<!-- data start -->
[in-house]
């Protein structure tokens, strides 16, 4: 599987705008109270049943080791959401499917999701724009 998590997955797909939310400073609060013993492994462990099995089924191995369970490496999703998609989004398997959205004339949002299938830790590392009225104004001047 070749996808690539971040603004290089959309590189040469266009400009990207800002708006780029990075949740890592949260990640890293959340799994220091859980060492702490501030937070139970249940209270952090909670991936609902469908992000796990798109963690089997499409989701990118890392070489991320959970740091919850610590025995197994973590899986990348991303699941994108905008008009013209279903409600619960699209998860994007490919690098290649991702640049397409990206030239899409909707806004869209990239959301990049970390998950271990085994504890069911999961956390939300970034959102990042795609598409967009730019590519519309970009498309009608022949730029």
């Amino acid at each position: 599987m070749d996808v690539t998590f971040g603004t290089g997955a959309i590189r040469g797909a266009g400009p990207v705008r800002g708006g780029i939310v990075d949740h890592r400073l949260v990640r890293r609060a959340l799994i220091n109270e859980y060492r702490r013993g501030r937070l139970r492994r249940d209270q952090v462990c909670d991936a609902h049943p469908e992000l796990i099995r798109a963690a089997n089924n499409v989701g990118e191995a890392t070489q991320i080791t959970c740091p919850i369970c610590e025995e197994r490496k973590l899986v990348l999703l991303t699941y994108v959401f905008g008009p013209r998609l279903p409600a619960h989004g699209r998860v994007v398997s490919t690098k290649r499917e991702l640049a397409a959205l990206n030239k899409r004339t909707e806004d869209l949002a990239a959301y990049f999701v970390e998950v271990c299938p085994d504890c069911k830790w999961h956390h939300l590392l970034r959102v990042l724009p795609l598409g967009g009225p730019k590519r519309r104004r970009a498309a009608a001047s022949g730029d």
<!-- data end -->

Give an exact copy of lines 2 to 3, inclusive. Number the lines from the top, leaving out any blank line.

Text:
């Protein structure tokens, strides 16, 4: 599987705008109270049943080791959401499917999701724009 998590997955797909939310400073609060013993492994462990099995089924191995369970490496999703998609989004398997959205004339949002299938830790590392009225104004001047 070749996808690539971040603004290089959309590189040469266009400009990207800002708006780029990075949740890592949260990640890293959340799994220091859980060492702490501030937070139970249940209270952090909670991936609902469908992000796990798109963690089997499409989701990118890392070489991320959970740091919850610590025995197994973590899986990348991303699941994108905008008009013209279903409600619960699209998860994007490919690098290649991702640049397409990206030239899409909707806004869209990239959301990049970390998950271990085994504890069911999961956390939300970034959102990042795609598409967009730019590519519309970009498309009608022949730029």
């Amino acid at each position: 599987m070749d996808v690539t998590f971040g603004t290089g997955a959309i590189r040469g797909a266009g400009p990207v705008r800002g708006g780029i939310v990075d949740h890592r400073l949260v990640r890293r609060a959340l799994i220091n109270e859980y060492r702490r013993g501030r937070l139970r492994r249940d209270q952090v462990c909670d991936a609902h049943p469908e992000l796990i099995r798109a963690a089997n089924n499409v989701g990118e191995a890392t070489q991320i080791t959970c740091p919850i369970c610590e025995e197994r490496k973590l899986v990348l999703l991303t699941y994108v959401f905008g008009p013209r998609l279903p409600a619960h989004g699209r998860v994007v398997s490919t690098k290649r499917e991702l640049a397409a959205l990206n030239k899409r004339t909707e806004d869209l949002a990239a959301y990049f999701v970390e998950v271990c299938p085994d504890c069911k830790w999961h956390h939300l590392l970034r959102v990042l724009p795609l598409g967009g009225p730019k590519r519309r104004r970009a498309a009608a001047s022949g730029d």